Sharing the love in financial planning

Nirdev Desai, Head of Sales at PSG Wealth

When it comes to financial planning, there are plenty of reasons to share the love. Money is often listed as one of the top reasons why people divorce. Therefore, it makes sense that open and honest discussions around money should be high on the list of priorities during the month of love. Whatever your relationship status however, whenever your financial well-being impact others, you need to share the love and include others in your financial planning.

While some people feel that money is not a topic that should be talked about openly, the reality is that your loved ones deserve to know where they stand in terms of your joint finances. Taboos around discussing your joint finances can cause harm in the long run and lead to unpleasant surprises for those who depend on you in any way. While it is always good to ensure your own finances are kept in order, you should also take the time to ensure you have considered the bigger, family picture. Below are some of the key reasons to consider including others in your financial planning.

Household costs need to be budgeted for together

The foundation of any sound plan is spending less than you earn.  But if there is more than one party in a relationship, you need to work together to ensure this happens. This is obvious in the case of a couples, and most will say you should agree up front who will pay for what. A 50/50 split may not work well where one party earns more than the other, and failure to come to a fair agreement can lead to unhappiness and mounting resentment. However, we tend to include children in our planning less often. Children’s costs can quickly add up – and the sooner they realise the family’s financial limits, the better. Curbing expectations about excessive parties, presents or an extensive extramural schedule early can be vital. While we all want the best for our children, more is not always better, and we should never confuse love with money. Sacrifices are far easier to stomach as a family when you understand the reasons for them.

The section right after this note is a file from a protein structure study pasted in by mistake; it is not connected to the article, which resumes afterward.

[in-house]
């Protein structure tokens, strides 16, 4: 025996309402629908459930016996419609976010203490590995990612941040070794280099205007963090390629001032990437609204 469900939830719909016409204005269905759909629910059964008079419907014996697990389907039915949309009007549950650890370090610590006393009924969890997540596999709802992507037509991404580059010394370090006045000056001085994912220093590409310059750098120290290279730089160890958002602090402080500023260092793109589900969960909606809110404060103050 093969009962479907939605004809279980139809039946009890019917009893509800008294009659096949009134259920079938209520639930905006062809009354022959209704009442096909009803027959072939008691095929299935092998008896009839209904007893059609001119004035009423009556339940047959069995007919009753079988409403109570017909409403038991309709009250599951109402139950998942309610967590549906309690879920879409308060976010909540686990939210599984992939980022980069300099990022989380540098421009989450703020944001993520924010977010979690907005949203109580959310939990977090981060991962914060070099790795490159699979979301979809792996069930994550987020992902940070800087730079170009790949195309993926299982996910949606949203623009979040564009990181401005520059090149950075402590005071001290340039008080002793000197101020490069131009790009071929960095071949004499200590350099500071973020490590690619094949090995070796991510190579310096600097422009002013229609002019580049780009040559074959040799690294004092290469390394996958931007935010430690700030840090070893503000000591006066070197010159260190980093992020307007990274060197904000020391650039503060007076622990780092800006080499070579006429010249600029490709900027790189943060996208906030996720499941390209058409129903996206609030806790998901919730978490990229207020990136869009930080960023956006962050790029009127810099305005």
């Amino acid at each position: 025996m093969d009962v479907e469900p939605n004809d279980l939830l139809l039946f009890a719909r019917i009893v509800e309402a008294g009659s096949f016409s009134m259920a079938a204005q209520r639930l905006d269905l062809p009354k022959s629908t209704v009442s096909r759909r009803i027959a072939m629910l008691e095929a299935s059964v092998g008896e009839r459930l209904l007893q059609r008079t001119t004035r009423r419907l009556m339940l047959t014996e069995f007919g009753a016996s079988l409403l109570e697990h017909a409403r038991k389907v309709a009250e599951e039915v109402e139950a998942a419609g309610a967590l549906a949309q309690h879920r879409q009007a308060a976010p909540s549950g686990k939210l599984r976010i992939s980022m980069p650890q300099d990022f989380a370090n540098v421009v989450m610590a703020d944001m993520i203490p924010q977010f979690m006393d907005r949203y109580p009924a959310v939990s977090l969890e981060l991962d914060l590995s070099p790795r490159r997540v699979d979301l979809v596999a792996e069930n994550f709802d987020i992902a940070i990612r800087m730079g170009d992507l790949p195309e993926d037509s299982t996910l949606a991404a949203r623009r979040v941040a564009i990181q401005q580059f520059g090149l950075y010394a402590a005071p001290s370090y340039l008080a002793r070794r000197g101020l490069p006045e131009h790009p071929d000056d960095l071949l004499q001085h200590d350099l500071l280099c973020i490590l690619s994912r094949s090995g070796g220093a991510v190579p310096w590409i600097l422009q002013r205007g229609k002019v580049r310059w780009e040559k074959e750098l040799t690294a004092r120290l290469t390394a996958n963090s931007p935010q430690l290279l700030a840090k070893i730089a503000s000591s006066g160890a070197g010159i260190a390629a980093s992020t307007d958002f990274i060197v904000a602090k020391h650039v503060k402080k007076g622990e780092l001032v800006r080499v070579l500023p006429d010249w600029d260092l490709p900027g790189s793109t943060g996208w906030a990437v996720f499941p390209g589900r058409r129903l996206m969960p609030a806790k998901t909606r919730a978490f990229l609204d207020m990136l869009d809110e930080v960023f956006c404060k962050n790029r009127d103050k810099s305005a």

Be honest about debt

Debt is often a part of modern life, but it can quickly sink your family finances if left unchecked. Have honest conversations about when you feel comfortable using debt to fund expenses and when not. Ideally, debt should be reserved for buying major assets that you could not otherwise afford – like a property, for example. Debt should ideally not be used to fund consumer goods or consumption spending. If you ever feel like you need to hide your purchases from those closest to you, something is probably wrong. Problems often arise where one party in a relationship is careful in managing money, and the other is carelessly entering into debt. Depending on how you are married, your debt could impact your spouse and their credit record, particularly if you are married in community of property, or married out of property with accrual.

Teach your children how to work with money early on

Letting your kids know that you need to live within your means is an important first step, but you need to ensure they know how to handle the money they have early on. Every parent will find a system that works for them – and everyone is different. Whether you decide on a fixed pocket money amount or let your children do certain chores in exchange for money is up to you. Once you have decided on the rules, however, be careful not to bend them in the face of persuasive arguments driven by an urgent “want”. Encouraging kids early on to save up for that special item will not only clearly enforce the importance of saving and the value of money, but they will also be far more likely to value a special item if they had to wait (and work for) it.

Ensure you have a valid will in place

Make sure you have a valid will in place. A will does not need to be an elaborate document, but you need to ensure it is updated when your circumstances change, and that it accurately reflects your wishes. Leaving your loved ones without a will can cause a lot of heartache, uncertainty and unnecessary suffering. In addition, make sure you leave behind a clear record of your investments and policies, and that your family knows where your will is kept.